This was the question for discussion at a seminar I attended In London last Thursday evening. It was the fifth event of its type put on by my old college (University College, Oxford) for its alumni and friends, and - having been to a previous one - very worthwhile I judge them.
This year the panellists - seen here with the Master of Univ., introducing them - were an Old Member (Tim Evans, currently at the Word Health Organisation); Ngaire Woods, a current Fellow, and Director of the Global Economic Governance Programme at Univ.; Dr. Dima Noggo Sarbo, a former member of the Ethiopian Government and currently on the Oxford-Princeton Global Leaders Fellowship Programme, and Dr. Kevin Watkins, a Univ. Research Fellow, and former head of research at Oxfam.
With the aid of some sharp quesions put by well-informed members of the assembly, a number of issues were teased out, some of which I hadn't previously considered very fully. The extent to which military aid tends to accompany development aid, in order to prop up repressive regimes; and the extent to which African governments are beholden to aid donors, at the expense of being accountable to their own repressed people. And is it possible to suggest African aid is redundant (because "unsucessful"), when UN targets of aid as a percentage of GDP are more or less uniformly ignored (save by the Scandanavian countries)? How, again, do you compare a trillion dollars of aid over 60 years, with a hundred trillion over 12 months - the amount provided for economic stimulus? Perhaps it's arguable, said Dr. Evans, that nowhere other than Africa are so many lives saved at the expense of so few dollars.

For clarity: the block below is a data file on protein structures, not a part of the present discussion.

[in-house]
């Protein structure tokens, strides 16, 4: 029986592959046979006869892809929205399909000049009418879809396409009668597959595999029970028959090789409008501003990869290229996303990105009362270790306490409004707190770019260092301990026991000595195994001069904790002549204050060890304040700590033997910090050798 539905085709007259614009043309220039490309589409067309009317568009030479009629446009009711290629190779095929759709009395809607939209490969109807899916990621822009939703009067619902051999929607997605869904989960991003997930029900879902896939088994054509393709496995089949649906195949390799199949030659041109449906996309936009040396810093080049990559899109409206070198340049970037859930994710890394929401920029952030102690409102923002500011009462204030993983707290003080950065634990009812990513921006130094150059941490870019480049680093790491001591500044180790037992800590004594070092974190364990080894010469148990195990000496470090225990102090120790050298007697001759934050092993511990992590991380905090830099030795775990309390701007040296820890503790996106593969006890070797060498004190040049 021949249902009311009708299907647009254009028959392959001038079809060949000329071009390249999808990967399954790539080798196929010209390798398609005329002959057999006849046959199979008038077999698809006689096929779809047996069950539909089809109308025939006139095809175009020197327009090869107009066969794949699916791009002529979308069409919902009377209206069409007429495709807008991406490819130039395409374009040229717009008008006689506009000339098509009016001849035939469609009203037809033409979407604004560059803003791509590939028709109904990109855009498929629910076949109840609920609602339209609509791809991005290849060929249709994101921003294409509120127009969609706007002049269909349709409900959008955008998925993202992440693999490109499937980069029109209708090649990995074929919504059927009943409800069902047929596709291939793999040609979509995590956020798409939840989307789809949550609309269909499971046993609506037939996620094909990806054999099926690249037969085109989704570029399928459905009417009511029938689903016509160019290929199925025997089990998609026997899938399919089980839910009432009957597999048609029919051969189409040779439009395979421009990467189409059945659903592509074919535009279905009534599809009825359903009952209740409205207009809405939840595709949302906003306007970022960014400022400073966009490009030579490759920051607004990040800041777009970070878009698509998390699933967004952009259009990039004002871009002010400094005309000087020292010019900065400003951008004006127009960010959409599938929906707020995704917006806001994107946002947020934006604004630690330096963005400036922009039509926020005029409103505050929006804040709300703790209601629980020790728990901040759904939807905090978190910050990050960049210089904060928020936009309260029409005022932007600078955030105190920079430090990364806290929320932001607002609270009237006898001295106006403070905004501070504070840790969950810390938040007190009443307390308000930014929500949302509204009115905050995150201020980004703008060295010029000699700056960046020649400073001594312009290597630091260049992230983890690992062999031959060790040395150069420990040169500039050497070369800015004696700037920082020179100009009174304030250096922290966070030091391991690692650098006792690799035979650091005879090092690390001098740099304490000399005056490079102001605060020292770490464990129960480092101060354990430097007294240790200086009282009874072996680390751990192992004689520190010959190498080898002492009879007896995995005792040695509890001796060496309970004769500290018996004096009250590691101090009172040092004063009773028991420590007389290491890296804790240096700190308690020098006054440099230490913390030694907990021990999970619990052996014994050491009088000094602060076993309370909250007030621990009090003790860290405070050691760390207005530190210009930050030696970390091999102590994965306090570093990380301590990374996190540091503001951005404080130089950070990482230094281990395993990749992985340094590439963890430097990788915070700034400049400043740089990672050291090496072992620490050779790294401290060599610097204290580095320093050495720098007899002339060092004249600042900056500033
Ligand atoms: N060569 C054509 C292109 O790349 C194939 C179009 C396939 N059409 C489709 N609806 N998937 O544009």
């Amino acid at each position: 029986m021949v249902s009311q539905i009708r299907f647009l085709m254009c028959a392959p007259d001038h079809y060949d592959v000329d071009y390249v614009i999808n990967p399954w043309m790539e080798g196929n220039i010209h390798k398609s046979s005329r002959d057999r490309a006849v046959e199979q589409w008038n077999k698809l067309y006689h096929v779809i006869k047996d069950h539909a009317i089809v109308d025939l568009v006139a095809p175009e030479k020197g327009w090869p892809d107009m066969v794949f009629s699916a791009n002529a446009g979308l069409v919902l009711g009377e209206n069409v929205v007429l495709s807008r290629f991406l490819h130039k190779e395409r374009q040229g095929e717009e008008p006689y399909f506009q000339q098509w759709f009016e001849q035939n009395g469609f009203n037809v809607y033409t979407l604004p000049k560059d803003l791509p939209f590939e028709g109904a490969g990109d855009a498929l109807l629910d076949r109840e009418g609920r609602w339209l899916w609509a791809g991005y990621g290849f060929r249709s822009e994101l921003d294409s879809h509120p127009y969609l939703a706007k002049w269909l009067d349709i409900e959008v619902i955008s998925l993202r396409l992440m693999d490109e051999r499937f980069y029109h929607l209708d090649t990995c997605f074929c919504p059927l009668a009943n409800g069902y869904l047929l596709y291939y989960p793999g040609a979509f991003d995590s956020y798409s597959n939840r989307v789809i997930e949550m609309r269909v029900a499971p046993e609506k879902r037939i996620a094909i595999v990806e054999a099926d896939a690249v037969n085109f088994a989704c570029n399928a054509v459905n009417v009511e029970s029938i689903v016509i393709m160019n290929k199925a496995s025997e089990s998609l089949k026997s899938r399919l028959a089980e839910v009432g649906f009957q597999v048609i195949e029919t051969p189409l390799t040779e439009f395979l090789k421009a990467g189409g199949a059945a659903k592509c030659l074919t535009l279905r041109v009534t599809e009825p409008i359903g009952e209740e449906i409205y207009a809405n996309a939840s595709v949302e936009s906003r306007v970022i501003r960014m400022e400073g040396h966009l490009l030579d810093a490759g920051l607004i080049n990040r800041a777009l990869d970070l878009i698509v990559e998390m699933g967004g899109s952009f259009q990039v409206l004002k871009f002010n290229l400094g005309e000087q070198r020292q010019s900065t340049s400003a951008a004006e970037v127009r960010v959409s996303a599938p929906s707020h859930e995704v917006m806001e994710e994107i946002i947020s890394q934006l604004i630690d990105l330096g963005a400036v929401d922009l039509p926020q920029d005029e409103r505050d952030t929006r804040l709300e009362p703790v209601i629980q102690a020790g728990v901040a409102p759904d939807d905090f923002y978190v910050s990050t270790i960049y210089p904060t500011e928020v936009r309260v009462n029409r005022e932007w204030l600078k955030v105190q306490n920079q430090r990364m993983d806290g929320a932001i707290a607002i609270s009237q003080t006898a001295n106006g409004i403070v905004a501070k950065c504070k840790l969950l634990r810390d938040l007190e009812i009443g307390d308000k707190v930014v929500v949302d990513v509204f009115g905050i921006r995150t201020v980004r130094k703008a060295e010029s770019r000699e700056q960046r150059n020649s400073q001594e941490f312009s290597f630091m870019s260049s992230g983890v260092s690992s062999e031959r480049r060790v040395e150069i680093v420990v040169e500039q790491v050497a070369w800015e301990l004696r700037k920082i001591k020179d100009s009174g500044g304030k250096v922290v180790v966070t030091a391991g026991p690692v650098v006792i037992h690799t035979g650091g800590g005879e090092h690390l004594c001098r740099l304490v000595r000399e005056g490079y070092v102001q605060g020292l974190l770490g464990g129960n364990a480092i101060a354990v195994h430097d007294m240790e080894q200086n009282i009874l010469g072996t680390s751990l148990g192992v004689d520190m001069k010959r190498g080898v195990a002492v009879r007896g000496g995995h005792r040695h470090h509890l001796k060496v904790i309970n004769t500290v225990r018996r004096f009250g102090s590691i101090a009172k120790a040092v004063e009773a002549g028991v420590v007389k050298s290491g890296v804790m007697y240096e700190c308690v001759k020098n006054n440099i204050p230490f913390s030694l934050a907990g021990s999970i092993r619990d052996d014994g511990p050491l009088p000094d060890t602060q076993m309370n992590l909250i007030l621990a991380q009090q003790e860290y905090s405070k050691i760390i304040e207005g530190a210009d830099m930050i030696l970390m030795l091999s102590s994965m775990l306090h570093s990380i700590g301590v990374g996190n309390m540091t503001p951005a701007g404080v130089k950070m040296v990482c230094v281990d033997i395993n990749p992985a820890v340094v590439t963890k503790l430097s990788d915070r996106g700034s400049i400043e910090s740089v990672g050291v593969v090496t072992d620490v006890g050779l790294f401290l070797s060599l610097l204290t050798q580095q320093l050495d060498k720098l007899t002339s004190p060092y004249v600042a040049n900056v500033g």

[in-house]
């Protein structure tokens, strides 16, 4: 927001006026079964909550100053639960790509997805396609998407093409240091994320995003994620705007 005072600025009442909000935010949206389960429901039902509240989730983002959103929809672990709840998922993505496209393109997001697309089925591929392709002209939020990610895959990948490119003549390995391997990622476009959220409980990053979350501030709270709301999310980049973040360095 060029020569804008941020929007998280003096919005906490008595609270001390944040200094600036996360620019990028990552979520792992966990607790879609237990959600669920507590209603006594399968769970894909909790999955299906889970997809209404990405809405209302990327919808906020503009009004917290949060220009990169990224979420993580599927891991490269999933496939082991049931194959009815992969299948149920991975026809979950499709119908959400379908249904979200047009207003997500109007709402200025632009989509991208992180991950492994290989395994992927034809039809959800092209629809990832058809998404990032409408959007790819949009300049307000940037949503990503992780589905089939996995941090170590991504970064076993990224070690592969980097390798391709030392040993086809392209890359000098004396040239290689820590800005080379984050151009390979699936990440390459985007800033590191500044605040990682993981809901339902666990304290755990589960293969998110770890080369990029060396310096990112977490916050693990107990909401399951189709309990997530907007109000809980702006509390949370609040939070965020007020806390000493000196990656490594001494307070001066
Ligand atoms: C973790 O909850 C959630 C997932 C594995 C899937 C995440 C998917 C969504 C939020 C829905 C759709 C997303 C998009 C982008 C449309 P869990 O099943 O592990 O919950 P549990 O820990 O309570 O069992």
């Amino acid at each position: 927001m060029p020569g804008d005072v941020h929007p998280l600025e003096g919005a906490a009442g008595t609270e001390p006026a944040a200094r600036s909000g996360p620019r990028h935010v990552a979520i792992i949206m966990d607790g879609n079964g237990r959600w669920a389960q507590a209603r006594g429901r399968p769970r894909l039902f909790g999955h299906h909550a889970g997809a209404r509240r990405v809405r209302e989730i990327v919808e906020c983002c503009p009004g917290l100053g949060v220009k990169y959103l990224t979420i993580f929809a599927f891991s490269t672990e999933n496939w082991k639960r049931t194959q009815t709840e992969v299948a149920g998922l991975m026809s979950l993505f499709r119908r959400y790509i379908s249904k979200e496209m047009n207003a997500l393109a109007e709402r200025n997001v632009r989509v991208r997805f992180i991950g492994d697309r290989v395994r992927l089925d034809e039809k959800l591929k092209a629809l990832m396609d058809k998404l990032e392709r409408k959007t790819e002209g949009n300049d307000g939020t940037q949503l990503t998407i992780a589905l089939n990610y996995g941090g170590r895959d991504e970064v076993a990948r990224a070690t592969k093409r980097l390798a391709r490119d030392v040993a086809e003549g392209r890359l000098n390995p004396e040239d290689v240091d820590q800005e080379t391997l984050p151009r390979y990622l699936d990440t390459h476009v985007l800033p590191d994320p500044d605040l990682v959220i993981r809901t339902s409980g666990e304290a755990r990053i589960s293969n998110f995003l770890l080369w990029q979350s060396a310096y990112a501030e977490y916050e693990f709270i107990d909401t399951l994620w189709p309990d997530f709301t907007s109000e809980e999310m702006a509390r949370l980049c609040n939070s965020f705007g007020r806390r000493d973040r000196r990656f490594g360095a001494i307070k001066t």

On the other hand, we heard, far too much aid goes to pay for European - as opposed to African - experts on consultancies. (This came up too the following evening, when Lady Greenstock appealed on behalf of Women for Women at a fundraising concert we attended in Perivale: W4W, working in Nigeria, Sudan, Rwanda and the DRC, employ only local advocates. And we have since heard news of Caroline's brave Goddaughter Harriet, who is with MSF in the DRC, again alongside primarily local aid workers.)
Someone at the Univ. seminar described China as the elephant in the room - but at least it was (eventually) discussed. The real elephant in the room - given the speed at which parts of Africa is developing - is surely carbon, which didn't rate a mention all evening. Depressing, that.